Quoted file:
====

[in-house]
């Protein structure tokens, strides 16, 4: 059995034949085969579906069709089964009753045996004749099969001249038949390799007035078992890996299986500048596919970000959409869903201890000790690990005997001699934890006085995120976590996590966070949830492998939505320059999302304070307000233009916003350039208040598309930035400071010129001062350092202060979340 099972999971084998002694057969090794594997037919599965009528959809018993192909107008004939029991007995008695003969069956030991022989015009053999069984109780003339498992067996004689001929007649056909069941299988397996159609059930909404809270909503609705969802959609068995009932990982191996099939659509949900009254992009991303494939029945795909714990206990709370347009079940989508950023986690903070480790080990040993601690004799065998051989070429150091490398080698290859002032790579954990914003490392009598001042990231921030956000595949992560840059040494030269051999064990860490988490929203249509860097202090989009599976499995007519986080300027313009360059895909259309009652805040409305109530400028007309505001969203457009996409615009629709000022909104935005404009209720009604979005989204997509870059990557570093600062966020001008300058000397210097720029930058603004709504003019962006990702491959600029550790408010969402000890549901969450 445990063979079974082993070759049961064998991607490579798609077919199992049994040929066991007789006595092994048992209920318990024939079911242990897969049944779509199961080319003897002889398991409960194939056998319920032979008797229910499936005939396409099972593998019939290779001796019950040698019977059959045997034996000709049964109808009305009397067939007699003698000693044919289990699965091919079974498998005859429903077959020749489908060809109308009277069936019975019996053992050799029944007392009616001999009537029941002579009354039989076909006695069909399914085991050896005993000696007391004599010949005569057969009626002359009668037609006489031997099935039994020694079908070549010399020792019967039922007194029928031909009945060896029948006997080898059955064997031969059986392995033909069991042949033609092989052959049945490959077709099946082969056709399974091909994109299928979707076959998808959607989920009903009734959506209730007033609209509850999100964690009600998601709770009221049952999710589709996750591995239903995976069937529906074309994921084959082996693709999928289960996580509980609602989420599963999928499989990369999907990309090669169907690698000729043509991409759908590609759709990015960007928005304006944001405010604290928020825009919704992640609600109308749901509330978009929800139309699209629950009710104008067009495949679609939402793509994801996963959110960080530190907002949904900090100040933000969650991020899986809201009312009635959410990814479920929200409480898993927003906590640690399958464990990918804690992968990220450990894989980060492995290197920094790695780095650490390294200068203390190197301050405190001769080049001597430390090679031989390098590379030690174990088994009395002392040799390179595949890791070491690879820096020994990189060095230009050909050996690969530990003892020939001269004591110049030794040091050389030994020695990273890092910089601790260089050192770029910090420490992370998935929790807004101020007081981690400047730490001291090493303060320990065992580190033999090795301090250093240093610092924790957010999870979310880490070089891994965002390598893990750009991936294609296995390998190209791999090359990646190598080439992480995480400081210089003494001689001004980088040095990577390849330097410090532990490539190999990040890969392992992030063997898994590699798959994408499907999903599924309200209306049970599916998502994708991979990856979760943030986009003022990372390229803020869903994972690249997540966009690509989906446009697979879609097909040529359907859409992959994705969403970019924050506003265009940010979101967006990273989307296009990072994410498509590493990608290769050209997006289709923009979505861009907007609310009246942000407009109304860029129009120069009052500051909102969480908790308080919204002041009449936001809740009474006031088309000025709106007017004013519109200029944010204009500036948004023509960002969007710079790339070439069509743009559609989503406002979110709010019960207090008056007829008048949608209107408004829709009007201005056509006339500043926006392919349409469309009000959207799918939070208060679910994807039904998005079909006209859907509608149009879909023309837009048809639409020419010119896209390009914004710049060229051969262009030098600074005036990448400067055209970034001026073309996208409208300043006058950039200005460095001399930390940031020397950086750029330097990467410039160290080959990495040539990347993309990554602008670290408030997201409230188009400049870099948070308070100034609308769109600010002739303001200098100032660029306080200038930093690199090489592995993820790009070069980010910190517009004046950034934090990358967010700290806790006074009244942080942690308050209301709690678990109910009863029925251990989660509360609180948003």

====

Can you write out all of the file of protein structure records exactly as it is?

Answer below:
[in-house]
């Protein structure tokens, strides 16, 4: 059995034949085969579906069709089964009753045996004749099969001249038949390799007035078992890996299986500048596919970000959409869903201890000790690990005997001699934890006085995120976590996590966070949830492998939505320059999302304070307000233009916003350039208040598309930035400071010129001062350092202060979340 099972999971084998002694057969090794594997037919599965009528959809018993192909107008004939029991007995008695003969069956030991022989015009053999069984109780003339498992067996004689001929007649056909069941299988397996159609059930909404809270909503609705969802959609068995009932990982191996099939659509949900009254992009991303494939029945795909714990206990709370347009079940989508950023986690903070480790080990040993601690004799065998051989070429150091490398080698290859002032790579954990914003490392009598001042990231921030956000595949992560840059040494030269051999064990860490988490929203249509860097202090989009599976499995007519986080300027313009360059895909259309009652805040409305109530400028007309505001969203457009996409615009629709000022909104935005404009209720009604979005989204997509870059990557570093600062966020001008300058000397210097720029930058603004709504003019962006990702491959600029550790408010969402000890549901969450 445990063979079974082993070759049961064998991607490579798609077919199992049994040929066991007789006595092994048992209920318990024939079911242990897969049944779509199961080319003897002889398991409960194939056998319920032979008797229910499936005939396409099972593998019939290779001796019950040698019977059959045997034996000709049964109808009305009397067939007699003698000693044919289990699965091919079974498998005859429903077959020749489908060809109308009277069936019975019996053992050799029944007392009616001999009537029941002579009354039989076909006695069909399914085991050896005993000696007391004599010949005569057969009626002359009668037609006489031997099935039994020694079908070549010399020792019967039922007194029928031909009945060896029948006997080898059955064997031969059986392995033909069991042949033609092989052959049945490959077709099946082969056709399974091909994109299928979707076959998808959607989920009903009734959506209730007033609209509850999100964690009600998601709770009221049952999710589709996750591995239903995976069937529906074309994921084959082996693709999928289960996580509980609602989420599963999928499989990369999907990309090669169907690698000729043509991409759908590609759709990015960007928005304006944001405010604290928020825009919704992640609600109308749901509330978009929800139309699209629950009710104008067009495949679609939402793509994801996963959110960080530190907002949904900090100040933000969650991020899986809201009312009635959410990814479920929200409480898993927003906590640690399958464990990918804690992968990220450990894989980060492995290197920094790695780095650490390294200068203390190197301050405190001769080049001597430390090679031989390098590379030690174990088994009395002392040799390179595949890791070491690879820096020994990189060095230009050909050996690969530990003892020939001269004591110049030794040091050389030994020695990273890092910089601790260089050192770029910090420490992370998935929790807004101020007081981690400047730490001291090493303060320990065992580190033999090795301090250093240093610092924790957010999870979310880490070089891994965002390598893990750009991936294609296995390998190209791999090359990646190598080439992480995480400081210089003494001689001004980088040095990577390849330097410090532990490539190999990040890969392992992030063997898994590699798959994408499907999903599924309200209306049970599916998502994708991979990856979760943030986009003022990372390229803020869903994972690249997540966009690509989906446009697979879609097909040529359907859409992959994705969403970019924050506003265009940010979101967006990273989307296009990072994410498509590493990608290769050209997006289709923009979505861009907007609310009246942000407009109304860029129009120069009052500051909102969480908790308080919204002041009449936001809740009474006031088309000025709106007017004013519109200029944010204009500036948004023509960002969007710079790339070439069509743009559609989503406002979110709010019960207090008056007829008048949608209107408004829709009007201005056509006339500043926006392919349409469309009000959207799918939070208060679910994807039904998005079909006209859907509608149009879909023309837009048809639409020419010119896209390009914004710049060229051969262009030098600074005036990448400067055209970034001026073309996208409208300043006058950039200005460095001399930390940031020397950086750029330097990467410039160290080959990495040539990347993309990554602008670290408030997201409230188009400049870099948070308070100034609308769109600010002739303001200098100032660029306080200038930093690199090489592995993820790009070069980010910190517009004046950034934090990358967010700290806790006074009244942080942690308050209301709690678990109910009863029925251990989660509360609180948003």